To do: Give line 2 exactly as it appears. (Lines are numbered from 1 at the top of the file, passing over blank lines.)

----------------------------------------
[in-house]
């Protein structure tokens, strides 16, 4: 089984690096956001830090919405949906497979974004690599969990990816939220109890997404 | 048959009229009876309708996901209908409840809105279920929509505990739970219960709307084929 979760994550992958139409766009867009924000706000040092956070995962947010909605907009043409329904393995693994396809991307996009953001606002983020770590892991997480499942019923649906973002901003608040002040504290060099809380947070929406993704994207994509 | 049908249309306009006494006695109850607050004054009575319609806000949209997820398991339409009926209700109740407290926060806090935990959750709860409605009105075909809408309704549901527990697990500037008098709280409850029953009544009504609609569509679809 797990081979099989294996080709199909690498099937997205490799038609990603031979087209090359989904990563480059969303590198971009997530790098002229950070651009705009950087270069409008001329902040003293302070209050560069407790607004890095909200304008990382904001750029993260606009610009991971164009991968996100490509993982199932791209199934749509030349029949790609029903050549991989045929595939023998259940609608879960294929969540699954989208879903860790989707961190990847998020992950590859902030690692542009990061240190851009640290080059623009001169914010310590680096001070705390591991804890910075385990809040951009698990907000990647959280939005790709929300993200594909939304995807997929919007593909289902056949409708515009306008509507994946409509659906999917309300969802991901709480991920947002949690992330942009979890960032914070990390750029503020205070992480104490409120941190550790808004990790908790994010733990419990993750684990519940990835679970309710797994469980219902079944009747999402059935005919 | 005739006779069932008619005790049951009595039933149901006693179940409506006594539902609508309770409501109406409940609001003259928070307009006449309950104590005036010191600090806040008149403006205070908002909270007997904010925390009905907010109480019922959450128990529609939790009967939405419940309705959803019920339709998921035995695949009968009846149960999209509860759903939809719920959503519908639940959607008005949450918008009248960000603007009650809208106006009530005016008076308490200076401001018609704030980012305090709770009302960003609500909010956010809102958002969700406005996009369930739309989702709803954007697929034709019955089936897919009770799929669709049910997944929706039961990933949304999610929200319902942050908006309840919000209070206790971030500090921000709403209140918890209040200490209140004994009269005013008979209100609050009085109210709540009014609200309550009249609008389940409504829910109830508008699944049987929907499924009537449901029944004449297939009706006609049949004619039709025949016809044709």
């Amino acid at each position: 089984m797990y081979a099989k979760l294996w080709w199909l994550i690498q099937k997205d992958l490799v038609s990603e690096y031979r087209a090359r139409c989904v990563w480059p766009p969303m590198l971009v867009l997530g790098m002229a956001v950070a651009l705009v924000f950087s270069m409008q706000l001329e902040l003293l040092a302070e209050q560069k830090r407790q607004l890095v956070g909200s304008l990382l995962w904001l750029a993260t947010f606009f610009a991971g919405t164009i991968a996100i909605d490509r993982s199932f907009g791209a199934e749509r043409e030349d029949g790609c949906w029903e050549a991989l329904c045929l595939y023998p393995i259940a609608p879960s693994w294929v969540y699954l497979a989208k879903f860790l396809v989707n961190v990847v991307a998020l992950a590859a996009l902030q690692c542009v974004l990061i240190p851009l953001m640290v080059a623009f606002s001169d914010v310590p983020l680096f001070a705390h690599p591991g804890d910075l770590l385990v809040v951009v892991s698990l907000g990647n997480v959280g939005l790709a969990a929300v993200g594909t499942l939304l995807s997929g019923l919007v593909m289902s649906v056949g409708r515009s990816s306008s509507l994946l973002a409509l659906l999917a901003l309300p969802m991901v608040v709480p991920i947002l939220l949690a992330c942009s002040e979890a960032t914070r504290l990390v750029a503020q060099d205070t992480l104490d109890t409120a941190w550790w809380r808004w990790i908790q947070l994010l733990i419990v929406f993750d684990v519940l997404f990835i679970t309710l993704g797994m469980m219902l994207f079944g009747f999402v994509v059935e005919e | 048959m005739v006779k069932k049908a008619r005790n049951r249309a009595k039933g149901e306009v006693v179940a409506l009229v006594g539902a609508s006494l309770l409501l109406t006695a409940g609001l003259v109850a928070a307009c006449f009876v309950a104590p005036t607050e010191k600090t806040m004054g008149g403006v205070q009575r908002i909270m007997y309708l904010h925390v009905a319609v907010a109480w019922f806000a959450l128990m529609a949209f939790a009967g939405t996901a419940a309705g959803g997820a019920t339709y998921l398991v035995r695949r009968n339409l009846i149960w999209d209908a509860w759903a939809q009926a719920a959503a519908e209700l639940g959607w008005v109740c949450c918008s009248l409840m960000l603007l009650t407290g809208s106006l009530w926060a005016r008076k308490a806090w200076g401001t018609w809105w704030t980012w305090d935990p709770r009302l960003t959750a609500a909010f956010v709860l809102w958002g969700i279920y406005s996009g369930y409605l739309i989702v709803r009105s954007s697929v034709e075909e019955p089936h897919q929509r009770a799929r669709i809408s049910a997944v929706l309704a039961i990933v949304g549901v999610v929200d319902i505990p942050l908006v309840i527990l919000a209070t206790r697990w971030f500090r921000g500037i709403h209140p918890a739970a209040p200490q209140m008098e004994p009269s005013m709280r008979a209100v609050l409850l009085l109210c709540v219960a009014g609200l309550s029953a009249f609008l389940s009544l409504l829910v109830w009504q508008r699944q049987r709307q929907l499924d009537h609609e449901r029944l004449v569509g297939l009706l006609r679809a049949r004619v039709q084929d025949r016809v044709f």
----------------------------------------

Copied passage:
């Protein structure tokens, strides 16, 4: 089984690096956001830090919405949906497979974004690599969990990816939220109890997404 | 048959009229009876309708996901209908409840809105279920929509505990739970219960709307084929 979760994550992958139409766009867009924000706000040092956070995962947010909605907009043409329904393995693994396809991307996009953001606002983020770590892991997480499942019923649906973002901003608040002040504290060099809380947070929406993704994207994509 | 049908249309306009006494006695109850607050004054009575319609806000949209997820398991339409009926209700109740407290926060806090935990959750709860409605009105075909809408309704549901527990697990500037008098709280409850029953009544009504609609569509679809 797990081979099989294996080709199909690498099937997205490799038609990603031979087209090359989904990563480059969303590198971009997530790098002229950070651009705009950087270069409008001329902040003293302070209050560069407790607004890095909200304008990382904001750029993260606009610009991971164009991968996100490509993982199932791209199934749509030349029949790609029903050549991989045929595939023998259940609608879960294929969540699954989208879903860790989707961190990847998020992950590859902030690692542009990061240190851009640290080059623009001169914010310590680096001070705390591991804890910075385990809040951009698990907000990647959280939005790709929300993200594909939304995807997929919007593909289902056949409708515009306008509507994946409509659906999917309300969802991901709480991920947002949690992330942009979890960032914070990390750029503020205070992480104490409120941190550790808004990790908790994010733990419990993750684990519940990835679970309710797994469980219902079944009747999402059935005919 | 005739006779069932008619005790049951009595039933149901006693179940409506006594539902609508309770409501109406409940609001003259928070307009006449309950104590005036010191600090806040008149403006205070908002909270007997904010925390009905907010109480019922959450128990529609939790009967939405419940309705959803019920339709998921035995695949009968009846149960999209509860759903939809719920959503519908639940959607008005949450918008009248960000603007009650809208106006009530005016008076308490200076401001018609704030980012305090709770009302960003609500909010956010809102958002969700406005996009369930739309989702709803954007697929034709019955089936897919009770799929669709049910997944929706039961990933949304999610929200319902942050908006309840919000209070206790971030500090921000709403209140918890209040200490209140004994009269005013008979209100609050009085109210709540009014609200309550009249609008389940409504829910109830508008699944049987929907499924009537449901029944004449297939009706006609049949004619039709025949016809044709």